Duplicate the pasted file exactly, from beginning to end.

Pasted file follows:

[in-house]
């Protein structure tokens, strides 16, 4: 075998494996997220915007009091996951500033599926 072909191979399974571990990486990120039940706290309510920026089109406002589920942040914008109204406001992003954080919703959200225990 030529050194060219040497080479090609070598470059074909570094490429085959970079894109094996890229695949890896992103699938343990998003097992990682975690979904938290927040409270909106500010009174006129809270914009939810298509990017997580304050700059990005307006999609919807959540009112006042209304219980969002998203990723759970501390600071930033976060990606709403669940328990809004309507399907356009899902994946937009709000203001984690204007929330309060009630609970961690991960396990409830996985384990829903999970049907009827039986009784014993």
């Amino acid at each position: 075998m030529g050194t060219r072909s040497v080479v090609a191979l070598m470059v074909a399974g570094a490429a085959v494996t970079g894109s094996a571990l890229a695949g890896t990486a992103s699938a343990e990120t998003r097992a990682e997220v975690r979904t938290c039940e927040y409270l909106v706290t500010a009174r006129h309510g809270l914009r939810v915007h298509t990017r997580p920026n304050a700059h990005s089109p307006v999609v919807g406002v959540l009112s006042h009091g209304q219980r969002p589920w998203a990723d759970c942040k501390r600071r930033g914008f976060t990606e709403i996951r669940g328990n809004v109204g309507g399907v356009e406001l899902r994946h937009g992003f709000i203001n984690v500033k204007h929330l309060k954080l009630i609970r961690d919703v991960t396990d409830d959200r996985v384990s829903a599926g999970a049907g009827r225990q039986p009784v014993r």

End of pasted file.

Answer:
[in-house]
């Protein structure tokens, strides 16, 4: 075998494996997220915007009091996951500033599926 072909191979399974571990990486990120039940706290309510920026089109406002589920942040914008109204406001992003954080919703959200225990 030529050194060219040497080479090609070598470059074909570094490429085959970079894109094996890229695949890896992103699938343990998003097992990682975690979904938290927040409270909106500010009174006129809270914009939810298509990017997580304050700059990005307006999609919807959540009112006042209304219980969002998203990723759970501390600071930033976060990606709403669940328990809004309507399907356009899902994946937009709000203001984690204007929330309060009630609970961690991960396990409830996985384990829903999970049907009827039986009784014993």
């Amino acid at each position: 075998m030529g050194t060219r072909s040497v080479v090609a191979l070598m470059v074909a399974g570094a490429a085959v494996t970079g894109s094996a571990l890229a695949g890896t990486a992103s699938a343990e990120t998003r097992a990682e997220v975690r979904t938290c039940e927040y409270l909106v706290t500010a009174r006129h309510g809270l914009r939810v915007h298509t990017r997580p920026n304050a700059h990005s089109p307006v999609v919807g406002v959540l009112s006042h009091g209304q219980r969002p589920w998203a990723d759970c942040k501390r600071r930033g914008f976060t990606e709403i996951r669940g328990n809004v109204g309507g399907v356009e406001l899902r994946h937009g992003f709000i203001n984690v500033k204007h929330l309060k954080l009630i609970r961690d919703v991960t396990d409830d959200r996985v384990s829903a599926g999970a049907g009827r225990q039986p009784v014993r």